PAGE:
AI systems in clinical practice

Decision support systems
DXplain
Diagnostic decision support system for general medicine

developed by clinical domains keywords
Lab. of Computer Science, Massachusetts General Hospital general medicine, diagnosis, medical education deicison support system
location commissioned status
Massachusetts General Hospital and others 1987 In educational and clinical use
description
DXplain logo DXplain is a decision support system which acts on a set of clinical findings (signs, symptoms, laboratory data) to produce a ranked list of diagnoses which might explain (or be associated with) the clinical manifestations. DXplain provides justification for why each of these diseases might be considered, suggests what further clinical information would be useful to collect for each disease, and lists what clinical manifestations, if any, would be unusual or atypical for each of the specific diseases. DXplain does not offer definitive medical consultation and should not be used as a substitute for physician diagnostic decision making.

DXplain takes advantage of a large data base of the crude probabilities of over 4500 clinical manifestations associated with over 2000 different diseases. The system uses a modified form of Bayesian logic. It was developed at the Massachusetts General Hospital over ten years ago and has been used by thousands of users since then, both as a stand-alone version and over the Internet. The database and the system is continually being improved and adapted as a result of comments from the users. DXplain is in routine use at a number of hospitals and medical schools mostly for clinical education but also for clinical consultation.

DXplain has the characteristics of both an electronic medical textbook and a medical reference system. In the role of a medical textbook, DXplain can provide a comprehensive description of over 2,000 different diseases, emphasizing the signs and symptoms that occur in each disease, the etiology, the pathology, and the prognosis. DXplain also provides up to 10 recent references that have been selected as being appropriate reference material for each specific disease. In addition, DXplain can provide a list of diseases which should be considered for any one of over 5,000 different clinical manifestations (signs, symptoms, and laboraory examinations).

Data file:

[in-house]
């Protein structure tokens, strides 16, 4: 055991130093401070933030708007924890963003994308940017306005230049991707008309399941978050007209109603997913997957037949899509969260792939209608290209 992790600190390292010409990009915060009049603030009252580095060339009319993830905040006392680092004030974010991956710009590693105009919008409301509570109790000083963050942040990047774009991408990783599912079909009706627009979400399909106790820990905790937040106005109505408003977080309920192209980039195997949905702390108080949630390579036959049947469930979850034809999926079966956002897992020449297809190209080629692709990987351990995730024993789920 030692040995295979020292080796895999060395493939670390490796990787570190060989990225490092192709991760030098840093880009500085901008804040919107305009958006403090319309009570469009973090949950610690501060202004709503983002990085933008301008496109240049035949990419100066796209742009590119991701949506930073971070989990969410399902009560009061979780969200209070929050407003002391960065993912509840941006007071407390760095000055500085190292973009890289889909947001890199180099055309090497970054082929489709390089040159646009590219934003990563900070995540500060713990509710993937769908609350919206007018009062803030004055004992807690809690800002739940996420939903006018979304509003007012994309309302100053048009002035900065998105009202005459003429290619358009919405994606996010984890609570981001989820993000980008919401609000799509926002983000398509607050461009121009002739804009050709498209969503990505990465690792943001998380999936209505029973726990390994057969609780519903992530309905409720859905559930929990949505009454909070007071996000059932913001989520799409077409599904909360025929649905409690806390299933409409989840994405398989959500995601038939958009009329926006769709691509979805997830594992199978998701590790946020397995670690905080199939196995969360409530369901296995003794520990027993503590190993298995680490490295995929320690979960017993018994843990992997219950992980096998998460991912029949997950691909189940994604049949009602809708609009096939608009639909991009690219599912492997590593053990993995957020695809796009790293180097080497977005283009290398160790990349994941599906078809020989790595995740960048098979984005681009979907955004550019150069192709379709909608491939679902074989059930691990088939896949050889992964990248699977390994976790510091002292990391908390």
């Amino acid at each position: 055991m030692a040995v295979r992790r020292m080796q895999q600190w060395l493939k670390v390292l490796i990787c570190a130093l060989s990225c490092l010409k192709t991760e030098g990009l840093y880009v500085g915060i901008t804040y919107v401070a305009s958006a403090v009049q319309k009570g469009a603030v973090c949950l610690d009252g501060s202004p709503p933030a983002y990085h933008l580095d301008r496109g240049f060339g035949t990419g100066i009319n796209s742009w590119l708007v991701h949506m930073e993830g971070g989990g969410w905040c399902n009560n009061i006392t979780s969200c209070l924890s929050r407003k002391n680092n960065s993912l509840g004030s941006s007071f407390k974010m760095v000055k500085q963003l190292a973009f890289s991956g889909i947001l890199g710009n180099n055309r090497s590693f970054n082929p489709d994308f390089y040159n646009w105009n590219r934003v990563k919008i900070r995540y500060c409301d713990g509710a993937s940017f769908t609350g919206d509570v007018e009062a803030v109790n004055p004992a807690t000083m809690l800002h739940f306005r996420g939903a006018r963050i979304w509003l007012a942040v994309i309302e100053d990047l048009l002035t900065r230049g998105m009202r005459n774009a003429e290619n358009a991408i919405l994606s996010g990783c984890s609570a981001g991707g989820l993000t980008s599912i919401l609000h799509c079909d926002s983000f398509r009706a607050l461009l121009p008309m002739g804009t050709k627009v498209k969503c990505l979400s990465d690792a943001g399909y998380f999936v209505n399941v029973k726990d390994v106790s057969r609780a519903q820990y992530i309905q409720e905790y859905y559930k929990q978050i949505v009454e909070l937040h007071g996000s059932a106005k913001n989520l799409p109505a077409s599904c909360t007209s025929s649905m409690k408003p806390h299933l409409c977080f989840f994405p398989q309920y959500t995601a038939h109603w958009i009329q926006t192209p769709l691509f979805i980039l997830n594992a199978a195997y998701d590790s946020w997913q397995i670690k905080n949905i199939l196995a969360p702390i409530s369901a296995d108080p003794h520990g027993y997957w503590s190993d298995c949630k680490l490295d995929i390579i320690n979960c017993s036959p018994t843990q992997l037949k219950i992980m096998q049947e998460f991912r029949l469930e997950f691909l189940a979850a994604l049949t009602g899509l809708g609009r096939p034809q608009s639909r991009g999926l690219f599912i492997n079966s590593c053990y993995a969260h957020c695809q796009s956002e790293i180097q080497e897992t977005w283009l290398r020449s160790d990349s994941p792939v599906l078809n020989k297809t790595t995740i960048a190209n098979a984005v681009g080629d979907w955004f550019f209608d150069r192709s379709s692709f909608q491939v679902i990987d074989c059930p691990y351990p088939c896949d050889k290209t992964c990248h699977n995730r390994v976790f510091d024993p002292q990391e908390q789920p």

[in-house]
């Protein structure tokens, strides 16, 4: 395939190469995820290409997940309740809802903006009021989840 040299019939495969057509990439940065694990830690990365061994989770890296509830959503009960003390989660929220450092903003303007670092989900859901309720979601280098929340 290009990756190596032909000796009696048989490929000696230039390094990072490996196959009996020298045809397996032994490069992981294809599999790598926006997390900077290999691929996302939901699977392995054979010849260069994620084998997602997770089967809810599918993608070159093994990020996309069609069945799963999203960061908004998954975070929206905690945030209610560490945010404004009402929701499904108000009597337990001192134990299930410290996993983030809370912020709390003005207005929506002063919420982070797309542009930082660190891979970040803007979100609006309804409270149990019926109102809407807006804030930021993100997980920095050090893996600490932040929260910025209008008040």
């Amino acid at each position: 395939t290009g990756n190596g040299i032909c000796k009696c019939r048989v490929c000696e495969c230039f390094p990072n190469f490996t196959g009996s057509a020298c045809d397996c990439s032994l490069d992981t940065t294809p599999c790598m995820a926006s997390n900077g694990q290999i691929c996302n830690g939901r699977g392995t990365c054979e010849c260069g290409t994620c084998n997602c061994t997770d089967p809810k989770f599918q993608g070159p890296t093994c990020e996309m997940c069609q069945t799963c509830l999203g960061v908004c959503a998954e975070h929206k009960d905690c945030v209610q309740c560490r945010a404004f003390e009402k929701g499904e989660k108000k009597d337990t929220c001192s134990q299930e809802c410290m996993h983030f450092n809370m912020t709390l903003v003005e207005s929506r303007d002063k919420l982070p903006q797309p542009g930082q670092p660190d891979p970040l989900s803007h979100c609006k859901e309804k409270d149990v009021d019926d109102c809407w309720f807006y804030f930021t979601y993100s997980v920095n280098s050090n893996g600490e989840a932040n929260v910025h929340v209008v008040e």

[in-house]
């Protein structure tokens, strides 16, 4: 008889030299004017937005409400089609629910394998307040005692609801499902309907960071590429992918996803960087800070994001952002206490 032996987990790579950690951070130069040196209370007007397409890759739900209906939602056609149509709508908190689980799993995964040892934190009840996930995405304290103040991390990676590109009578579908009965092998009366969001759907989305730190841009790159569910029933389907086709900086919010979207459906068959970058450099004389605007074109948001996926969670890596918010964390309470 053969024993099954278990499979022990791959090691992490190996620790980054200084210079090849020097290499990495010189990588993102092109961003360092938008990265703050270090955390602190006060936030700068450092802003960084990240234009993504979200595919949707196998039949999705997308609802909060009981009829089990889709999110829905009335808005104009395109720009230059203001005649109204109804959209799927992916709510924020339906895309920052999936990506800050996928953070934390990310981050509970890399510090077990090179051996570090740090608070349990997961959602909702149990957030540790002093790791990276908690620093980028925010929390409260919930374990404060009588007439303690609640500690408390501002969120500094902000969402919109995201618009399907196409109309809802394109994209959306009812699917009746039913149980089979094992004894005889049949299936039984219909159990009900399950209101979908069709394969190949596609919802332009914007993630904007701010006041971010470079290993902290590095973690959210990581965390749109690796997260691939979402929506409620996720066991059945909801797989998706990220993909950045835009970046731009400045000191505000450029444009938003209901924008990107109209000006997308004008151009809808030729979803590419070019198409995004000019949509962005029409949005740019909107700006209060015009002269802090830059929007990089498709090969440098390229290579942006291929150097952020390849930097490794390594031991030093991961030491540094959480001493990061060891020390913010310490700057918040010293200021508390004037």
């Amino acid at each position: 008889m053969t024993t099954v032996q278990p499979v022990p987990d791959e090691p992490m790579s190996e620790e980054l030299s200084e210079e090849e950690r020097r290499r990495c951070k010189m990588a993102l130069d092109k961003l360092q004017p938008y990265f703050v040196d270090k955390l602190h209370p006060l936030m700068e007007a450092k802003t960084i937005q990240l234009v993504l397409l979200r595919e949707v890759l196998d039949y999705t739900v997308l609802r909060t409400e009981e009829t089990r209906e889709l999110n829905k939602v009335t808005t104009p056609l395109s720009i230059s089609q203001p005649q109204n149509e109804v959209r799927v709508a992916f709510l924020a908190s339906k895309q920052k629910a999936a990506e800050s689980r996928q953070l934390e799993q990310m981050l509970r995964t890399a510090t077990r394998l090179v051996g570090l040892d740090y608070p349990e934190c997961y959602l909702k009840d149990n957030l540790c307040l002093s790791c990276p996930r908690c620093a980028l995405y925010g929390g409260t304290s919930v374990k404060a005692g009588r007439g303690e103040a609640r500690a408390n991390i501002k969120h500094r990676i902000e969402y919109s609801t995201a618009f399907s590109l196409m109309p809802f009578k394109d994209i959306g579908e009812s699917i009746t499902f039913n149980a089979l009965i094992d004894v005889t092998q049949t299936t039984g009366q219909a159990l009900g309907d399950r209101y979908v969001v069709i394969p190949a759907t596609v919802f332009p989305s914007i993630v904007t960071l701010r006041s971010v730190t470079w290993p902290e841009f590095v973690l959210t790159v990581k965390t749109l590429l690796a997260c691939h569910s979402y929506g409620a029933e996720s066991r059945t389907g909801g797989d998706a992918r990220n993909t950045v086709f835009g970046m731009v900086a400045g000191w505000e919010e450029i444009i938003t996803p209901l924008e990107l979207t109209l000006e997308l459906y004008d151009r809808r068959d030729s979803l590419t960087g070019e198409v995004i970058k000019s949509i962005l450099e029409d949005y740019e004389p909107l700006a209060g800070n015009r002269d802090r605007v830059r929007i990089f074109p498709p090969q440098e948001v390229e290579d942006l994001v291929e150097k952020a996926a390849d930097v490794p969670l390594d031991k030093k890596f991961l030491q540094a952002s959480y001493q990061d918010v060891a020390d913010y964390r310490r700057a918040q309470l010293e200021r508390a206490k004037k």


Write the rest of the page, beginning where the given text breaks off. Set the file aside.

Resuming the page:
DXplain is owned by Massachusetts General Hospital. A web-enabled version of DXplain, providing unlimited Internet access for a modest royalty is now available to medical schools and hospitals. Mass Gen Hosp can be contacted for information about the license.

The standalone version of the software is no longer distributed.

references
Barnett GO, Famiglietti KT, Kim RJ, Hoffer EP, Feldman MJ. DXplain on the Internet, Proc AMIA Symp 1998;:607-11.

[PubMed]  

" "
Elhanan G, Socratous SA, Cimino JJ. Integrating DXplain into a clinical information system using the World Wide Web. Proc AMIA Annu Fall Symp. 1996;:348-52.

[PubMed]  

" "
Barnett GO, Hoffer EP, Packer MS, DXplain-demonstration and discussion of a diagnostic decision support system. Proc Annu Symp Comput Appl Med Care. 1992;:822. " "

Feldman MJ, Barnett GO. An approach to evaluating the accuracy of DXplain. Comput Methods Programs Biomed. 1991 Aug;35(4):261-6. " "

Barnett GO, Cimino JJ, Hupp JA, Hoffer EP. DXplain. An evolving diagnostic decision-support system. JAMA. 1987 Jul 3;258(1):67-74. " "

contact links

Octo Barnett
Laboratory of Computer Science
Massachusetts General Hospital
Harvard Medical School.

E: Barnett.Octoatmgh.harvard.edu

 bullet  DXplain (Mass Gen Hosp)  bullet  DXplain license information (Mass Gen Hosp)  bullet  Laboratory of Computer Science, Massachusetts General Hospital  bullet  DXplain [OC demonstrators section]
acknowledgements

Archive of AI systems in clinical practice previously administered by Enrico Coiera. Used with permission. Maintained and extended since 2001 by OpenClinical.

Entry on archive: November 7 1995
Last updated: September 30 2002
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